Monday, June 27, 2011

Virginia Student to Compete in International BioGENEius Challenge in D.C.

Riley Ennis of Fairfax County, Virginia, was named one of the ten finalists of the 2011 U.S. National BioGENEius Challenge. The Virginia, U.S. National and International BioGENEius Challenges are competitions for high school students who demonstrate an exemplary understanding of biotechnology through science research projects. The ten U.S. National finalists will join students June 27th from Canada and Australia to compete in the International BioGENEius Challenge at the 2011 BIO International Convention in Washington, D.C.

Mr. Ennis, aged 17, is a recent graduate of Fairfax County’s Thomas Jefferson High School for Science and Technology. His winning presentation was titled, “Cancer Immunotherapy Research Vaccine: Mannose Glycoprotein Encapsulated PLGA Fluorescent Nanoparticles Biotinylated for Conjuga.

Following the announcement of his selection by the judges at the awards banquet at the Omni Shoreham Hotel on Sunday night, Mr. Ennis said, “As an international finalist for the BioGENEius Challenge, I am so honored to be part of the competition; surrounded by amazing students all with the same passion as me. I would like to thank the Virginia Biotechnology Association and the Chesapeake Bioscience Education Foundation for their incredible help and support. Hopefully in the next few years, cancer vaccines will be at the forefront of cancer therapeutics; and it is at competitions like the BioGENEius Challenge where ideas become reality.”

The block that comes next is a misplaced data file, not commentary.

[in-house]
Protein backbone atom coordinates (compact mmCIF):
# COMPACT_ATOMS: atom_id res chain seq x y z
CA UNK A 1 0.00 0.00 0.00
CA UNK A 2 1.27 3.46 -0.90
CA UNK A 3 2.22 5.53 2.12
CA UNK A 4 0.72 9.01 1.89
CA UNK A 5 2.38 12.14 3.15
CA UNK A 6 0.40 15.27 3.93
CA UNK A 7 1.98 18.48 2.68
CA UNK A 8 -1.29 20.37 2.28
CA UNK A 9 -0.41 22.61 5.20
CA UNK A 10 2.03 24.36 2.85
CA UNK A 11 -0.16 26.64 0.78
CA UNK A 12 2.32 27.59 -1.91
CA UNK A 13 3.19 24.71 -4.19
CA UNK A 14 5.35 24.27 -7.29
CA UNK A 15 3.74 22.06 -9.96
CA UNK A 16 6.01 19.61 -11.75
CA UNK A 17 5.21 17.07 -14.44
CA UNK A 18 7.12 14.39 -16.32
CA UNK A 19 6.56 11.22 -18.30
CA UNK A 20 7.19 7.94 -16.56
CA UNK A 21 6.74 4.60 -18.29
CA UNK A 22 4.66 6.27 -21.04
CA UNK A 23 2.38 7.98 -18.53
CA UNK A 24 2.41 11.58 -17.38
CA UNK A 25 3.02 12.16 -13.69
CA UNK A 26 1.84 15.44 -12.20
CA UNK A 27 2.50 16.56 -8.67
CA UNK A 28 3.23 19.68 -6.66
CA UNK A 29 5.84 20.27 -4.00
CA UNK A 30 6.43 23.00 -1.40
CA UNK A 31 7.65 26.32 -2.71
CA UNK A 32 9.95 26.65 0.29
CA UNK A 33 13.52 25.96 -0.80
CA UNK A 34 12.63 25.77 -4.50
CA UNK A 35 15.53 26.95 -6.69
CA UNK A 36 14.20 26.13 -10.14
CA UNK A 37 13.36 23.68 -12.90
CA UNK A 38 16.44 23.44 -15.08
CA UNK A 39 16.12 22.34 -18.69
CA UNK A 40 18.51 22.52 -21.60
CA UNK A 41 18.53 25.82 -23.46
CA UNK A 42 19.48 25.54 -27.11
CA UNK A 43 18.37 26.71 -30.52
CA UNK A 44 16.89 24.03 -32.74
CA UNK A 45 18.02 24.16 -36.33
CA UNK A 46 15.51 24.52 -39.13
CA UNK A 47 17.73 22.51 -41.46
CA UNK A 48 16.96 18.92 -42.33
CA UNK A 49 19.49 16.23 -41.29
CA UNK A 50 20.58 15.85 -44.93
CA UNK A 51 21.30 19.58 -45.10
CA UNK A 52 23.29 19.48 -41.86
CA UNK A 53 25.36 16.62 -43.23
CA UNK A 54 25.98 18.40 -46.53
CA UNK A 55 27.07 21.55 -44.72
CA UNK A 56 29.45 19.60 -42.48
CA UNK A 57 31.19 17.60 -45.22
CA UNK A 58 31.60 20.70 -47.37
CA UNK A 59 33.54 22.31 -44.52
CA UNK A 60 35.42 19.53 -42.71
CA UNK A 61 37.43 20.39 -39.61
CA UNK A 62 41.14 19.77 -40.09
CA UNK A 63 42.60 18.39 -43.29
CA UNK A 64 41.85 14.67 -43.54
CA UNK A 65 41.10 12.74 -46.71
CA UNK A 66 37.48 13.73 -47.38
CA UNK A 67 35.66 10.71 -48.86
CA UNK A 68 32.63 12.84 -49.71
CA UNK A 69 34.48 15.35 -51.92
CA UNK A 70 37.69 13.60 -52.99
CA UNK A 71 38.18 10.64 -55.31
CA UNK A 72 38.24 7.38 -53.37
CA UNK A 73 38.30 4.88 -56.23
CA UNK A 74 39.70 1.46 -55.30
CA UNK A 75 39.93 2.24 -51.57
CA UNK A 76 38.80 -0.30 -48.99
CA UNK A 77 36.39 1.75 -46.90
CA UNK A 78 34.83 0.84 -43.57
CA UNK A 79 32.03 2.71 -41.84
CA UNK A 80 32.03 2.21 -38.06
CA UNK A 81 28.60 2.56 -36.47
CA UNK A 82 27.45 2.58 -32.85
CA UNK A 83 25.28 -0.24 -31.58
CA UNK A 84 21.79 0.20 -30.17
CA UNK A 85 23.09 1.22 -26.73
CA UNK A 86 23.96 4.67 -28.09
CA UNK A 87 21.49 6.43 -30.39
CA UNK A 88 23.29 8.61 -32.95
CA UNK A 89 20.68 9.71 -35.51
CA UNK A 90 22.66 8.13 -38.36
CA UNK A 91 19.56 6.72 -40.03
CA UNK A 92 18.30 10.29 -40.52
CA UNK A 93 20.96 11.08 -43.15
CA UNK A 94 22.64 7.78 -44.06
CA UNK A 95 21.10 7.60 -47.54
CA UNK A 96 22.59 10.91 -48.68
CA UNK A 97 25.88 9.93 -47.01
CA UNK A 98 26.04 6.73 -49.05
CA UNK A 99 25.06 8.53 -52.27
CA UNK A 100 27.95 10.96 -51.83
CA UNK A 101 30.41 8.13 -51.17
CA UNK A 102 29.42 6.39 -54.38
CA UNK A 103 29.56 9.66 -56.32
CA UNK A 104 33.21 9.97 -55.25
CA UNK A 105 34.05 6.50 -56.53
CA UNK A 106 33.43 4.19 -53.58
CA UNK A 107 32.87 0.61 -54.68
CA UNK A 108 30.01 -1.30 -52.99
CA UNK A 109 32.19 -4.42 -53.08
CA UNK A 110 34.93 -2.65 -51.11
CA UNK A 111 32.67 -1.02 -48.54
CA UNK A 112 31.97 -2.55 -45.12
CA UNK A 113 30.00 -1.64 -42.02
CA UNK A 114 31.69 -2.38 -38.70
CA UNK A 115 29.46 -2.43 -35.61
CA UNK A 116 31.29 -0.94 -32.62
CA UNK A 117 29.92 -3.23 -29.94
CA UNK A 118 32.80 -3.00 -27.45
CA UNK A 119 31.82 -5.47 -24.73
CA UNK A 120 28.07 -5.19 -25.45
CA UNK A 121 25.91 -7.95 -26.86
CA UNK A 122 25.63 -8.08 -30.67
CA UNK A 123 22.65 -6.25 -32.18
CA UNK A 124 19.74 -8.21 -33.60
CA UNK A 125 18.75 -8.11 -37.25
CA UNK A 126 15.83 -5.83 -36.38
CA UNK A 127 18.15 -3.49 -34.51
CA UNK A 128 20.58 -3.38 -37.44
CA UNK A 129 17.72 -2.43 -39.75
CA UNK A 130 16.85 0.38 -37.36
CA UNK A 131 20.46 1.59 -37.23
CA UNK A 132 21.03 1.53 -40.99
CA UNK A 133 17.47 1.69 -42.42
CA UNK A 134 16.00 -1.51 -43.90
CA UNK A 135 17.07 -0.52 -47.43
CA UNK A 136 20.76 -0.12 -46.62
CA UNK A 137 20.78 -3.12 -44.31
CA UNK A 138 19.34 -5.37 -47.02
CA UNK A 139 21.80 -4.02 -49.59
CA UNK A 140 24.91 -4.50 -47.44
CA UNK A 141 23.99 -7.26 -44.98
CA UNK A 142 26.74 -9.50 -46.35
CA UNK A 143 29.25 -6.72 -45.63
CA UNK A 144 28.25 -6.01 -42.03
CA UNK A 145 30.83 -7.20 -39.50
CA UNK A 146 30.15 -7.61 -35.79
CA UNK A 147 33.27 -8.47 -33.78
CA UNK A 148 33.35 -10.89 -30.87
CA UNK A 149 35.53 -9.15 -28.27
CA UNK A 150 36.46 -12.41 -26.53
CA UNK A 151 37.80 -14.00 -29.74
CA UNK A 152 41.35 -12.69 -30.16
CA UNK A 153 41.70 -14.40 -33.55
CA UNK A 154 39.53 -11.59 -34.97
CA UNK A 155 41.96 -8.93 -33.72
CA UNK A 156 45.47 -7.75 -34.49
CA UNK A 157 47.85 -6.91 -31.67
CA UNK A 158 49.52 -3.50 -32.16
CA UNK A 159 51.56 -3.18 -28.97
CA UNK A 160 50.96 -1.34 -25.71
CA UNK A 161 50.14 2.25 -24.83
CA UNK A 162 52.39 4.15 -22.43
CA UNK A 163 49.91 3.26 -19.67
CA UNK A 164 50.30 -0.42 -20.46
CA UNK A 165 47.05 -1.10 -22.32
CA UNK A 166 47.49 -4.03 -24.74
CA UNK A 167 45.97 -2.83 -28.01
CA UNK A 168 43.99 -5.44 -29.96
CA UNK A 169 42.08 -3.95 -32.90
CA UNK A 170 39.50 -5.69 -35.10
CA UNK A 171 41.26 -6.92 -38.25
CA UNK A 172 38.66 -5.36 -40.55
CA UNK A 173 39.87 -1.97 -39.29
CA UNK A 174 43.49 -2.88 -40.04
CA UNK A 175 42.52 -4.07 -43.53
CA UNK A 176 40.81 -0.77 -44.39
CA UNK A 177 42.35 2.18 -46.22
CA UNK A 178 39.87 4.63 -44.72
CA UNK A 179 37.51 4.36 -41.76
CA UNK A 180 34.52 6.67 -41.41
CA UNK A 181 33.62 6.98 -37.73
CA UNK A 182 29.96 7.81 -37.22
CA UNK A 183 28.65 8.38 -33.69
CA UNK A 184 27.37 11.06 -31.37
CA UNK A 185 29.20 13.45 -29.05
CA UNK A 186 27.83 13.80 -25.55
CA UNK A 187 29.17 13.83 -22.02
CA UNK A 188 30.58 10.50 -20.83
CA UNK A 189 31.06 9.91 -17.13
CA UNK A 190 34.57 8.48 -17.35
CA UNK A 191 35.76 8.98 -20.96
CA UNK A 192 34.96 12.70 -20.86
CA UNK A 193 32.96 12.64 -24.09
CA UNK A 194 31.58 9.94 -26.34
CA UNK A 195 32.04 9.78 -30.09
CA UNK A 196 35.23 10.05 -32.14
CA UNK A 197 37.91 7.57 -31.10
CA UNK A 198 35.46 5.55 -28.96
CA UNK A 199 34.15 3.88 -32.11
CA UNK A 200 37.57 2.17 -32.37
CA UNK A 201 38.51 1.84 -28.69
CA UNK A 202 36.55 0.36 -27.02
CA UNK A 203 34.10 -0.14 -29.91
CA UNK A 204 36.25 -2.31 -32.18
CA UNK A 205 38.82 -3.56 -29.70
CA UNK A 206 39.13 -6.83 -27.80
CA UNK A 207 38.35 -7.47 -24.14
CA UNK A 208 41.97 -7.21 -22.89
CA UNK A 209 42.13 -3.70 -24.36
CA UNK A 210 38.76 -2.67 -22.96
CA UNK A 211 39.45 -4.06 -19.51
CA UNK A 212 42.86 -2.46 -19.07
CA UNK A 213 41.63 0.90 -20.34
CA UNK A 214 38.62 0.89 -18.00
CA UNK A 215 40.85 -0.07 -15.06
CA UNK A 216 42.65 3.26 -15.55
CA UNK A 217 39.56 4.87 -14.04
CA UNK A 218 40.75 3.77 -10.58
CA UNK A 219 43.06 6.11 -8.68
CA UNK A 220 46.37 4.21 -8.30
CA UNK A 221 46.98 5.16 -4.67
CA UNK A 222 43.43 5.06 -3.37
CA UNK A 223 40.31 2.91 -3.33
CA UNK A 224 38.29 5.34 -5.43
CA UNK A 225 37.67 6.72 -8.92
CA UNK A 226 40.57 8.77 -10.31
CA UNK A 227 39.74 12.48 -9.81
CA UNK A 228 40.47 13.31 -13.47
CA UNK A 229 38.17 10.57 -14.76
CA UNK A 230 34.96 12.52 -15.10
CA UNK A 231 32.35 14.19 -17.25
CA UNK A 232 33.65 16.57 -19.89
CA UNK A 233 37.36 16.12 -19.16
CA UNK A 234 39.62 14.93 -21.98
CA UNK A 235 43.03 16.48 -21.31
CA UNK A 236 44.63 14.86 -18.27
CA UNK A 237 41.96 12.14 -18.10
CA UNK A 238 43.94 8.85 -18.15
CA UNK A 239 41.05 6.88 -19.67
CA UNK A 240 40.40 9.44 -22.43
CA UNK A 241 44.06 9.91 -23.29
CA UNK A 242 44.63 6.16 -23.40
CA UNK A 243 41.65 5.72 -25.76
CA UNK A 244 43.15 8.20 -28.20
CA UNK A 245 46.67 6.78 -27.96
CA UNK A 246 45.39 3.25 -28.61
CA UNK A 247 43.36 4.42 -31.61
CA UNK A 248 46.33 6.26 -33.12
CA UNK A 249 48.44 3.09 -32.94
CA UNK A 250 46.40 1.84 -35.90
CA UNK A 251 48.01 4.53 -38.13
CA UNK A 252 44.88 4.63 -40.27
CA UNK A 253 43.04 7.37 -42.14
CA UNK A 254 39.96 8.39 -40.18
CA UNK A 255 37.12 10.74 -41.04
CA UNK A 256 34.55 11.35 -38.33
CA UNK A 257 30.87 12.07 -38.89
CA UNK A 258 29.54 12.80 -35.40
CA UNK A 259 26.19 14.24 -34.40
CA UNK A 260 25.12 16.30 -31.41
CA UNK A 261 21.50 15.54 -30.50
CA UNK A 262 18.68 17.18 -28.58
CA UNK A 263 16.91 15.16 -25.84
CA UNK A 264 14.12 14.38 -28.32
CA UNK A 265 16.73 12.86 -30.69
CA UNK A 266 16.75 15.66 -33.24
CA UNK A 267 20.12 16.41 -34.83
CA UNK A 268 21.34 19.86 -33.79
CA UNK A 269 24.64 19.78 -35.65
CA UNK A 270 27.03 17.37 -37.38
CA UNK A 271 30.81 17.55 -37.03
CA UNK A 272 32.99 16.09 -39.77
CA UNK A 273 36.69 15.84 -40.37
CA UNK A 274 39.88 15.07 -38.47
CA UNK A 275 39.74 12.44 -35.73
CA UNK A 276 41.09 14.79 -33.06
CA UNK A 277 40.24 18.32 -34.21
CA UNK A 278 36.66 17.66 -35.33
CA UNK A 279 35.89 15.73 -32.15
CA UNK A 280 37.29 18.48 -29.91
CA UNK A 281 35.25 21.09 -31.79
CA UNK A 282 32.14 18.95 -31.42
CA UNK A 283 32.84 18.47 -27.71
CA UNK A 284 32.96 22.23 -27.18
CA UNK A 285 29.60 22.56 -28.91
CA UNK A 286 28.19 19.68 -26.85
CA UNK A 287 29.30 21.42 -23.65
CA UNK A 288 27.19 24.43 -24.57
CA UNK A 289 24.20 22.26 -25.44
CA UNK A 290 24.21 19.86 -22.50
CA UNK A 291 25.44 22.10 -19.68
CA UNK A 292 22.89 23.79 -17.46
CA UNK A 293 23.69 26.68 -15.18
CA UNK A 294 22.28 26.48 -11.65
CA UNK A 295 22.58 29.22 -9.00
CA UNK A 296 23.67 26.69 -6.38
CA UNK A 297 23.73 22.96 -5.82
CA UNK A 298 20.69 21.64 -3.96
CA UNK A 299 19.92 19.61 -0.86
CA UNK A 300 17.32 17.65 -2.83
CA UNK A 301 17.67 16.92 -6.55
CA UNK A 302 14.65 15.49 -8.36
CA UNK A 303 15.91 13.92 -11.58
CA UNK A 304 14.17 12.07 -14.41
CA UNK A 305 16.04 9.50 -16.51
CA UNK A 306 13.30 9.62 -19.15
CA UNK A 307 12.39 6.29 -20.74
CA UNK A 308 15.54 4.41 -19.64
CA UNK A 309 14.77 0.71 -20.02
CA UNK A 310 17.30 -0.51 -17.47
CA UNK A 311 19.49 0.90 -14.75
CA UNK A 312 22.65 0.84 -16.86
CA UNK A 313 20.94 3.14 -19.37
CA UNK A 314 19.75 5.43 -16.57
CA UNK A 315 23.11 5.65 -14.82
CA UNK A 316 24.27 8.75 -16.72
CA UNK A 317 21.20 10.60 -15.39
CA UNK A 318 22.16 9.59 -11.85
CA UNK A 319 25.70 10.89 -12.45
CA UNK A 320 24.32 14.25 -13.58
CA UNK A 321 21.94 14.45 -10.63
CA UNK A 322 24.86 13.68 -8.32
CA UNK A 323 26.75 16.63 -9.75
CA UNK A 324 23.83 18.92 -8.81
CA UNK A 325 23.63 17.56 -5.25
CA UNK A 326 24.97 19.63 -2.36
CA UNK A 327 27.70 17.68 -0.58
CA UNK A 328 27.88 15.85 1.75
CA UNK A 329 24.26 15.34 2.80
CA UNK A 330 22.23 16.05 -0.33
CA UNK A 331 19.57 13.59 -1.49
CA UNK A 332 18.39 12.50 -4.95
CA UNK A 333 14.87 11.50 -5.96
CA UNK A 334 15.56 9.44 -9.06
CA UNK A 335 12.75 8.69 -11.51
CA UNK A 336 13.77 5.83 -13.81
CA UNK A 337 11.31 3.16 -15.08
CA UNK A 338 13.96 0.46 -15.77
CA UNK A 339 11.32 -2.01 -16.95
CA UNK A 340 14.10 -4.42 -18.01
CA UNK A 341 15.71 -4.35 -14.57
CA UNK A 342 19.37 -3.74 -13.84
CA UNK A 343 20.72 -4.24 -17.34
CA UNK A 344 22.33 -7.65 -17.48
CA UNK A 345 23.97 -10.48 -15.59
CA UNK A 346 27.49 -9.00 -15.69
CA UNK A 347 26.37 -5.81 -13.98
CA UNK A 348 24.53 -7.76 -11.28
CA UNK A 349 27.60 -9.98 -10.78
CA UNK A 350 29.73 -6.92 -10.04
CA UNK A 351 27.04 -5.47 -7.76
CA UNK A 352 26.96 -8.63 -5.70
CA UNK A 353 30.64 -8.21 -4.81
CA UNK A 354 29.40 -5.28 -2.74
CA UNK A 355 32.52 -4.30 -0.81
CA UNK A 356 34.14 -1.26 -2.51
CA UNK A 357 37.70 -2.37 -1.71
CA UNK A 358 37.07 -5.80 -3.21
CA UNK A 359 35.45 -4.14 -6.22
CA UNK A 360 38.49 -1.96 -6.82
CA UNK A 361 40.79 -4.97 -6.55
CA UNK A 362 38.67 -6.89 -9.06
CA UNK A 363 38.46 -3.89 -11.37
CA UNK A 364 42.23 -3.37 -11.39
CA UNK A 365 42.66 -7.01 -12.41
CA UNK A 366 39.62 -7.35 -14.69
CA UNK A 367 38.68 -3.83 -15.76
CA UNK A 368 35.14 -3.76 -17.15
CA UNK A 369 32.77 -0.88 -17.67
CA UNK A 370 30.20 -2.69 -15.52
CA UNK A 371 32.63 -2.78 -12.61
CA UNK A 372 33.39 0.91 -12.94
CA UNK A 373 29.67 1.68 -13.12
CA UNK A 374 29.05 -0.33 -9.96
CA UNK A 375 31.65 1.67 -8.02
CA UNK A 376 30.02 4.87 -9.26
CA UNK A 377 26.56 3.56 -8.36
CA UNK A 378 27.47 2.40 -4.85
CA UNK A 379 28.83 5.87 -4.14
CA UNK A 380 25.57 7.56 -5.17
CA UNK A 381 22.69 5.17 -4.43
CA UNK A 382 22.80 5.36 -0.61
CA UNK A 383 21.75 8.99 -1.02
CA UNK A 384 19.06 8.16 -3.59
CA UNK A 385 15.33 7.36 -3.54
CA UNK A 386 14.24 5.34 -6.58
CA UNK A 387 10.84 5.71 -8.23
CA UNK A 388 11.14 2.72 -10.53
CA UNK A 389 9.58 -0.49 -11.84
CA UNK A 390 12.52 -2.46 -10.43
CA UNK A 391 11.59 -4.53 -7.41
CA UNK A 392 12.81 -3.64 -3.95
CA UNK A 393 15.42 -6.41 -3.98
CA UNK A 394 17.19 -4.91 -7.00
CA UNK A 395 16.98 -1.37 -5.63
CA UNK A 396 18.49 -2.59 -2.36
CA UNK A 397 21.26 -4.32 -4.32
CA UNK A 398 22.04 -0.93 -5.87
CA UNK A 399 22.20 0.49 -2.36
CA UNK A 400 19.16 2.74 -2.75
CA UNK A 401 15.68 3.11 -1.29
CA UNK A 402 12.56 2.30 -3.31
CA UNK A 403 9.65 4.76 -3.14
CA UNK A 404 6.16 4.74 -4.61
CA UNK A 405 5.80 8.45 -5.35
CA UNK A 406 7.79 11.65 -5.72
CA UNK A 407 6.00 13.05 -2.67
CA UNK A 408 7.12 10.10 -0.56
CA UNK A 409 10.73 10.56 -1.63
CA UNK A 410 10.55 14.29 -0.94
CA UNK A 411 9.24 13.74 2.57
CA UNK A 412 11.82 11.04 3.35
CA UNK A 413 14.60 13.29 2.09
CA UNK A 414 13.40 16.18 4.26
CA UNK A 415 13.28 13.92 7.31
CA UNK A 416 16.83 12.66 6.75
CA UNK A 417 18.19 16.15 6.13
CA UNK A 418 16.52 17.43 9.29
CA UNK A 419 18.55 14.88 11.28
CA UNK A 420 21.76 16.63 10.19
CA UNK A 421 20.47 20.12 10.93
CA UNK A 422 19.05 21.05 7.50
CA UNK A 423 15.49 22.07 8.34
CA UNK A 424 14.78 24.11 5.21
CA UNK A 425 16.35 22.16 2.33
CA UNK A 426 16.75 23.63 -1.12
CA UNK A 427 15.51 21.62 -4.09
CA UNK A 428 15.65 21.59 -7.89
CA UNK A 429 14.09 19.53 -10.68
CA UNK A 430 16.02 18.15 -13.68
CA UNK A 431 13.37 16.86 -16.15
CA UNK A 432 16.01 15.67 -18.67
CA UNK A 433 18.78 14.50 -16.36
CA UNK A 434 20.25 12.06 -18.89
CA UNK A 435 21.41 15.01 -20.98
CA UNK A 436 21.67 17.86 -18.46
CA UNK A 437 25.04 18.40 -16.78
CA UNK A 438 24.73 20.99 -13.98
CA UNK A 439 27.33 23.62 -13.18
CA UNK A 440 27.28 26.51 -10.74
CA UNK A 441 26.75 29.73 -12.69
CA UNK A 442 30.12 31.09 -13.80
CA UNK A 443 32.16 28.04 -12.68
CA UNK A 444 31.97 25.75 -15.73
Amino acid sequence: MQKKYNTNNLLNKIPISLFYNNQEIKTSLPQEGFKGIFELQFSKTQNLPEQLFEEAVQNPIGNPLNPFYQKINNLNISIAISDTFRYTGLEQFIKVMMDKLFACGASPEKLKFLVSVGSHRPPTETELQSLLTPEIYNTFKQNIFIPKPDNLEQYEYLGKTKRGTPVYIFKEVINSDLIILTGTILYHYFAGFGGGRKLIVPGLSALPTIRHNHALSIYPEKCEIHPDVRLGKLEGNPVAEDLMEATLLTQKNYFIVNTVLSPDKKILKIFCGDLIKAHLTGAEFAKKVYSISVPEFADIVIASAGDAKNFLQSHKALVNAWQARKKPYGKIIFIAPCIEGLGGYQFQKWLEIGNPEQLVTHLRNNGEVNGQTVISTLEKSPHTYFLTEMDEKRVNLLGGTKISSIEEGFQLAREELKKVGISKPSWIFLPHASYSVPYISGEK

Mr. Ennis was one of three outstanding students who won the 2011 Virginia BioGENEius Challenge, co-sponsored by the Chesapeake Bioscience Education Foundation (C-BEF) and the Virginia Biotechnology Association (VABIO). "I know I can speak for the entire bioscience community in Virginia when I commend Riley for his achievement," said Mark A. Herzog, VABIO executive director. “Virginia had an outstanding group competing for the national title and we are very pleased that Riley Ennis will be representing Virginia and the United States at the International Competition.”

“Two years ago, I couldn't have imagined arriving at the point of being selected as a U.S. National Finalist and now a competitor in the International BioGENEius Challenge in Washington DC,” continued Mr. Ennis. “I have developed an innovative cancer vaccine that harnesses the innate abilities of the human body in order to battle cancer, without deleterious side effects or invasive procedures. I was able to take my project to the next level of pharmaceutical relevance with the help of experts in the biotechnology field, who helped me file for a provisional patent, and start RC Molecular Innovations: a biotechnology company focused on the development of this vaccine platform technology.”

“We are so proud of Riley, Prasannappa and Venkatesan,” said Dr. Martin Chapman, chairman of C-BEF and president of Indoor Biotechnologies in Charlottesville, Virginia. “All three of the winners of the Virginia BioGENEius Challenge who competed for the U.S. National title are outstanding students and will be a credit to the industry in the days ahead.”

Also competing in the U.S. National BioGENEius Challenge from Virginia were:

  • Prasannappa Rithvik, Age 17, Thomas Jefferson High School for Science and Technology, Fairfax County: “Investigating wingless-mediated signaling in class specific dendrite morphogenesis.”
  • Venkatesan Radha, Age 14, York High School, York County: “Study of over expression of C-MET Receptor Tyrosine Kinase signaling in liver cancer.”